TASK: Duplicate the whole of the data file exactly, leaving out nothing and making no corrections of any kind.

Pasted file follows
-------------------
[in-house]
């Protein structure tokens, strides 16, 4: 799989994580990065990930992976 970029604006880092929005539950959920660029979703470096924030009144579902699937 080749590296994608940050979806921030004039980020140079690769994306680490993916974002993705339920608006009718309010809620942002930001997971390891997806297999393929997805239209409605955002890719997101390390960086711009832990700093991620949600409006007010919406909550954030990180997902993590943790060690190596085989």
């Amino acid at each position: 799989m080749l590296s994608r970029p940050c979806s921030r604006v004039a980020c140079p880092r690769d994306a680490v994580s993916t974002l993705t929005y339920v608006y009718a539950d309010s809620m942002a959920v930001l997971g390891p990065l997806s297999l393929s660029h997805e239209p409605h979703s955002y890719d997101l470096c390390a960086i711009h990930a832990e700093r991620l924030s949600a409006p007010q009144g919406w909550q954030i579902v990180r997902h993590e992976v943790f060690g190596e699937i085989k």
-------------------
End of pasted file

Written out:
[in-house]
């Protein structure tokens, strides 16, 4: 799989994580990065990930992976 970029604006880092929005539950959920660029979703470096924030009144579902699937 080749590296994608940050979806921030004039980020140079690769994306680490993916974002993705339920608006009718309010809620942002930001997971390891997806297999393929997805239209409605955002890719997101390390960086711009832990700093991620949600409006007010919406909550954030990180997902993590943790060690190596085989």
């Amino acid at each position: 799989m080749l590296s994608r970029p940050c979806s921030r604006v004039a980020c140079p880092r690769d994306a680490v994580s993916t974002l993705t929005y339920v608006y009718a539950d309010s809620m942002a959920v930001l997971g390891p990065l997806s297999l393929s660029h997805e239209p409605h979703s955002y890719d997101l470096c390390a960086i711009h990930a832990e700093r991620l924030s949600a409006p007010q009144g919406w909550q954030i579902v990180r997902h993590e992976v943790f060690g190596e699937i085989k």